1. Of course, he also thinks that atheists and many others will go to hell; I’m not sure I would look to that comment to establish Warren’s stance on rights for gays and lesbians.

    “And he believes that everyone who does not accept Jesus as their savior will go to hell. He doesn’t single out gays and lesbians in particular.”

  2. Ostertag’s piece is fantastic, and it’s nice to see a radical queer voice at HuffPo.

    His analysis follows nicely from the 1999 book by Michael Warner, The Trouble with Normal. That is, it’s not so much “surprising” that this radical queer position is out there, but more that it lost out so dramatically to pro-normalization forces. It’s worth remembering that in the late 90’s, when Warner wrote his book, he was in the middle of public fight with Andrew Sullivan over the role of gay marriage. Sullivan (before he was a huge Obama supporter, he was a pretty vocal conservative republican) insisted that marriage rights represented the end of the gay rights movement, and that this is a good thing: i.e. that being “normal” should be the explicit and final goal of the movement.

    Warner took elegant exception to this position, and argued nicely in that book that we should be extremely weary of the desire to be normal, especially since all structures of marriage (no matter who or how many people are involved in them) are expressly about moral hierarchy: my relationship (and by extension, my sexual activity) is morally superior to your relationships. Warner argues that it is precisely these kinds of moralizing statements and actions that should be resisted by queers, questioning the widespread adoption of bourgeois and middle-class norms of morality, which effectively destroy freedom, despite being claims made in the language of “equality.” The rights and privileges that adhere to marriage, no matter how it is defined, are explicitly anti-egalitarian and exclusionary, even if the circle of who can be included has been effectively broadened. Ostertag makes this point nicely where he says, “Instead of tearing down the walls of privilege enjoyed by the nuclear family, we are demanding our own place at the married couples’ table (leaving all those other unmarried people out in the cold).” He even quietly invokes the Warner/Sullivan debates when he says the following:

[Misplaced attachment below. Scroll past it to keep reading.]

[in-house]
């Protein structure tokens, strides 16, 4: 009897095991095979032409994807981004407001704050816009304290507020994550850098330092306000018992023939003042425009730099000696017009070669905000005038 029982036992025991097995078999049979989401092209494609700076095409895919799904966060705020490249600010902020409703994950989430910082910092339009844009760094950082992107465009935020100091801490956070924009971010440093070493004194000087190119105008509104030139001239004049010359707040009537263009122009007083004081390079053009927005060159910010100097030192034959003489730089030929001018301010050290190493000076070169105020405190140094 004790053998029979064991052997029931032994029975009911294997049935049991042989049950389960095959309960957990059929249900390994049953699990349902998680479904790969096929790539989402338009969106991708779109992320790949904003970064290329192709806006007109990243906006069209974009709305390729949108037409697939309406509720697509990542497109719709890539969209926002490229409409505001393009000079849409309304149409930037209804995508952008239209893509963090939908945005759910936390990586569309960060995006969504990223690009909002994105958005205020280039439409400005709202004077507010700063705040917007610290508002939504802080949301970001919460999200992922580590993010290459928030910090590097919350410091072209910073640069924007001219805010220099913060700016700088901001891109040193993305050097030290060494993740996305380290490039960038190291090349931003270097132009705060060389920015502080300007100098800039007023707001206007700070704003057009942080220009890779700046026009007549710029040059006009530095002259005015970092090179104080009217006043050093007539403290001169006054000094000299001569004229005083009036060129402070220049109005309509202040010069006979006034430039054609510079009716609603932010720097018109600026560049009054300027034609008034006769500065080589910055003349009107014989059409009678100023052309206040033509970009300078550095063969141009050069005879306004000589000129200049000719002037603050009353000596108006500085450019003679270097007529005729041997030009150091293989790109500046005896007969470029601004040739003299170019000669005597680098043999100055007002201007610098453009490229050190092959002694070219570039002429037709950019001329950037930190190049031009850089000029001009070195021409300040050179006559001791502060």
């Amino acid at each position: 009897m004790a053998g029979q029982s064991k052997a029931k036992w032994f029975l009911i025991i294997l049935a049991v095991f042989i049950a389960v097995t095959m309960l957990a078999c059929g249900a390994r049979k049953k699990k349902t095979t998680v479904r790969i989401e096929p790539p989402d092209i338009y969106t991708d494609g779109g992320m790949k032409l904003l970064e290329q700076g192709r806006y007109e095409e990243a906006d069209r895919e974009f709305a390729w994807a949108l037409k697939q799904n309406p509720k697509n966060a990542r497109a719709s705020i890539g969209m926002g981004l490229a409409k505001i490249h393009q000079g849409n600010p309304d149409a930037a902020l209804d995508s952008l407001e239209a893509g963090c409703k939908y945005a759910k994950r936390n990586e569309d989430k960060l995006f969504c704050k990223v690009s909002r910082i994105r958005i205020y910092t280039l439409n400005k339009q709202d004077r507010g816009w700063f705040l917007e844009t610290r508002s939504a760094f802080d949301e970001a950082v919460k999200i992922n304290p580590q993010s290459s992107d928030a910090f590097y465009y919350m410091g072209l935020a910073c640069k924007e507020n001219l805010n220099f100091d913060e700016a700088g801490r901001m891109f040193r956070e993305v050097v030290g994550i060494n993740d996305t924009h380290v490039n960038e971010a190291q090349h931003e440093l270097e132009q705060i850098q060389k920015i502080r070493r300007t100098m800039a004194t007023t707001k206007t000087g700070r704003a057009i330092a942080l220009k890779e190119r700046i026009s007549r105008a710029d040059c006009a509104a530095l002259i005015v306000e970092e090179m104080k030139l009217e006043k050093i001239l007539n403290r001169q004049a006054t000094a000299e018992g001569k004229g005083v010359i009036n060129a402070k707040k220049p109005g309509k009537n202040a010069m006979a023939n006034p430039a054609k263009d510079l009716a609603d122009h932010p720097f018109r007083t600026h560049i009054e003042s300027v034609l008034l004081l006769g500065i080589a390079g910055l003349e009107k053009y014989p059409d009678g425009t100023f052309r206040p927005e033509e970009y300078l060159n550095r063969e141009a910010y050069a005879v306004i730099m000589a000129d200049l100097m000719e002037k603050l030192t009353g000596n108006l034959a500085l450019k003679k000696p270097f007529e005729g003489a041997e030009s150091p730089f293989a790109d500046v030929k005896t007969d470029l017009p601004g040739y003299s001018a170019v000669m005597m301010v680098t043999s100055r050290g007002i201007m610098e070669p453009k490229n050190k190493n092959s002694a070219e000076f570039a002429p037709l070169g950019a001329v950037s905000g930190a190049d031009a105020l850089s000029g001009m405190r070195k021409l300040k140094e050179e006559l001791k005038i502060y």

“Is this really where decades of struggle for sexual freedom ends? With the state granting its blessing to homosexual nuclear families emerging from City Hall, husband-and-husband or wife-and-wife, with the photographer and the rice and the whole bit, finally having become just like them?

    Not for me. Not for my family, with its various men, each of whom I love in a different way, a child, and two moms. Not that my family is any sort of queer norm. But that’s the beautiful thing about queer culture: there is no norm. We piece together our families, holding on to those relationships that work.”

    It is a line of critique, I think, that we can trace from Marx’s analysis of liberalism in “On the Jewish Question” and is maintained in various schools of critical theory all the way to Foucault’s analysis of normalization, and put effectively into voice by Warner on this issue.